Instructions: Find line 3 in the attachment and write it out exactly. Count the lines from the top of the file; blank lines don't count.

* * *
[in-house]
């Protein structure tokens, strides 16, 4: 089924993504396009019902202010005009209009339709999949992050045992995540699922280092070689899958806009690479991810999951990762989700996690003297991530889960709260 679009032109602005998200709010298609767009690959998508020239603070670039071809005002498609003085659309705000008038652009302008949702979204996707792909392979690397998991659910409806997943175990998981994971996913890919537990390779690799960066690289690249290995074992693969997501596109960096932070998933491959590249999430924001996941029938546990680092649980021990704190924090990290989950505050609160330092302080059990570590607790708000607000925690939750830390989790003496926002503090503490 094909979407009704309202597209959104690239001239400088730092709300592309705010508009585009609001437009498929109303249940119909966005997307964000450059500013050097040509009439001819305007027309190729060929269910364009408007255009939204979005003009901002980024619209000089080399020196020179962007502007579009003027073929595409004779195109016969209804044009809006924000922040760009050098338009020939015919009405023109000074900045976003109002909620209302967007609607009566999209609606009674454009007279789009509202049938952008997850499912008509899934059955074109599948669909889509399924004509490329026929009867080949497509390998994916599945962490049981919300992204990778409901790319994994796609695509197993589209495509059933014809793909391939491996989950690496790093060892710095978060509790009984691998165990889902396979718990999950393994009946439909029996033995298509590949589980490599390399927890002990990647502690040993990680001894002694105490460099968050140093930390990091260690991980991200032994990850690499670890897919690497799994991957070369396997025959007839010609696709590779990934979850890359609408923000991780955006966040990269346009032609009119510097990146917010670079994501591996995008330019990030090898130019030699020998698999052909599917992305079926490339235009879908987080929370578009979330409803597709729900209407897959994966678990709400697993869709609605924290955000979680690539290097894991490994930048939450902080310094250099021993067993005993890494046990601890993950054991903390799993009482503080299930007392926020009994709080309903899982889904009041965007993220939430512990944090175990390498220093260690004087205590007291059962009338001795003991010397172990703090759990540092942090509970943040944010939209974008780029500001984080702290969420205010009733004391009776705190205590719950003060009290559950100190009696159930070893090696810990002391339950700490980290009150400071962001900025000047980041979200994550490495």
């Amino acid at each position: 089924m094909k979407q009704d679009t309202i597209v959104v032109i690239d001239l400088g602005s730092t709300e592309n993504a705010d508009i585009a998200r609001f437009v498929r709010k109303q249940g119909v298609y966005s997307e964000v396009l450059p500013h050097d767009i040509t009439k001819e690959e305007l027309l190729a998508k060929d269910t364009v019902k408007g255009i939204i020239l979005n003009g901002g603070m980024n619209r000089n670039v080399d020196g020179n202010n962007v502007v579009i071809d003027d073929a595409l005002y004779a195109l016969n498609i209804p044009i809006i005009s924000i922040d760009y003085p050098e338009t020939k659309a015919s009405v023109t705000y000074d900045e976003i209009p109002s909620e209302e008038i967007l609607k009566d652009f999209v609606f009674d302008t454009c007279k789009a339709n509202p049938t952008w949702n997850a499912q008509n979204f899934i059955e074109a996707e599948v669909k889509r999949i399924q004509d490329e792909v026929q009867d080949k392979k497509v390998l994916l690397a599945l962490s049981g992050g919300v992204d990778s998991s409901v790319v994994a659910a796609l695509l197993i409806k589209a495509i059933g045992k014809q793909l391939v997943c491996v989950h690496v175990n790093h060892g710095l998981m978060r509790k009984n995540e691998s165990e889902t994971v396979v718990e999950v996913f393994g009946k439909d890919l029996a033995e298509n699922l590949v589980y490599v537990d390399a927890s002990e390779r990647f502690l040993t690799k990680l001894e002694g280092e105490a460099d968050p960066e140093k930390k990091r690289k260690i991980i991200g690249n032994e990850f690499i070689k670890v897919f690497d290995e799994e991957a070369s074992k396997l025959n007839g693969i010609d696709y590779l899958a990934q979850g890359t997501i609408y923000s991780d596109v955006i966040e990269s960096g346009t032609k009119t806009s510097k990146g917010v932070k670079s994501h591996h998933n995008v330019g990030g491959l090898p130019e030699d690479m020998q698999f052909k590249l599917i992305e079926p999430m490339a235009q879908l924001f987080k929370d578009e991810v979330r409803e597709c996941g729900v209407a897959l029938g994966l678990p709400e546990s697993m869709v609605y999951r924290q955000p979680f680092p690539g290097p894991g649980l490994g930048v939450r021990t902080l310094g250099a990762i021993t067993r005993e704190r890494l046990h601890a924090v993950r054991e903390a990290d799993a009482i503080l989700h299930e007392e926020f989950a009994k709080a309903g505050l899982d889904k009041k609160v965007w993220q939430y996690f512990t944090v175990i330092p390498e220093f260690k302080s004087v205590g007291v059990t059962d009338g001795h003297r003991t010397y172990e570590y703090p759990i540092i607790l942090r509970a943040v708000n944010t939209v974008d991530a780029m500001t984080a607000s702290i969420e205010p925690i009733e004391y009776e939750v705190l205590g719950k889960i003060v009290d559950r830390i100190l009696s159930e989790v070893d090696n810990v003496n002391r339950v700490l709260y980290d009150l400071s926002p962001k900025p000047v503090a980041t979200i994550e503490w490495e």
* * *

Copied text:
């Amino acid at each position: 089924m094909k979407q009704d679009t309202i597209v959104v032109i690239d001239l400088g602005s730092t709300e592309n993504a705010d508009i585009a998200r609001f437009v498929r709010k109303q249940g119909v298609y966005s997307e964000v396009l450059p500013h050097d767009i040509t009439k001819e690959e305007l027309l190729a998508k060929d269910t364009v019902k408007g255009i939204i020239l979005n003009g901002g603070m980024n619209r000089n670039v080399d020196g020179n202010n962007v502007v579009i071809d003027d073929a595409l005002y004779a195109l016969n498609i209804p044009i809006i005009s924000i922040d760009y003085p050098e338009t020939k659309a015919s009405v023109t705000y000074d900045e976003i209009p109002s909620e209302e008038i967007l609607k009566d652009f999209v609606f009674d302008t454009c007279k789009a339709n509202p049938t952008w949702n997850a499912q008509n979204f899934i059955e074109a996707e599948v669909k889509r999949i399924q004509d490329e792909v026929q009867d080949k392979k497509v390998l994916l690397a599945l962490s049981g992050g919300v992204d990778s998991s409901v790319v994994a659910a796609l695509l197993i409806k589209a495509i059933g045992k014809q793909l391939v997943c491996v989950h690496v175990n790093h060892g710095l998981m978060r509790k009984n995540e691998s165990e889902t994971v396979v718990e999950v996913f393994g009946k439909d890919l029996a033995e298509n699922l590949v589980y490599v537990d390399a927890s002990e390779r990647f502690l040993t690799k990680l001894e002694g280092e105490a460099d968050p960066e140093k930390k990091r690289k260690i991980i991200g690249n032994e990850f690499i070689k670890v897919f690497d290995e799994e991957a070369s074992k396997l025959n007839g693969i010609d696709y590779l899958a990934q979850g890359t997501i609408y923000s991780d596109v955006i966040e990269s960096g346009t032609k009119t806009s510097k990146g917010v932070k670079s994501h591996h998933n995008v330019g990030g491959l090898p130019e030699d690479m020998q698999f052909k590249l599917i992305e079926p999430m490339a235009q879908l924001f987080k929370d578009e991810v979330r409803e597709c996941g729900v209407a897959l029938g994966l678990p709400e546990s697993m869709v609605y999951r924290q955000p979680f680092p690539g290097p894991g649980l490994g930048v939450r021990t902080l310094g250099a990762i021993t067993r005993e704190r890494l046990h601890a924090v993950r054991e903390a990290d799993a009482i503080l989700h299930e007392e926020f989950a009994k709080a309903g505050l899982d889904k009041k609160v965007w993220q939430y996690f512990t944090v175990i330092p390498e220093f260690k302080s004087v205590g007291v059990t059962d009338g001795h003297r003991t010397y172990e570590y703090p759990i540092i607790l942090r509970a943040v708000n944010t939209v974008d991530a780029m500001t984080a607000s702290i969420e205010p925690i009733e004391y009776e939750v705190l205590g719950k889960i003060v009290d559950r830390i100190l009696s159930e989790v070893d090696n810990v003496n002391r339950v700490l709260y980290d009150l400071s926002p962001k900025p000047v503090a980041t979200i994550e503490w490495e």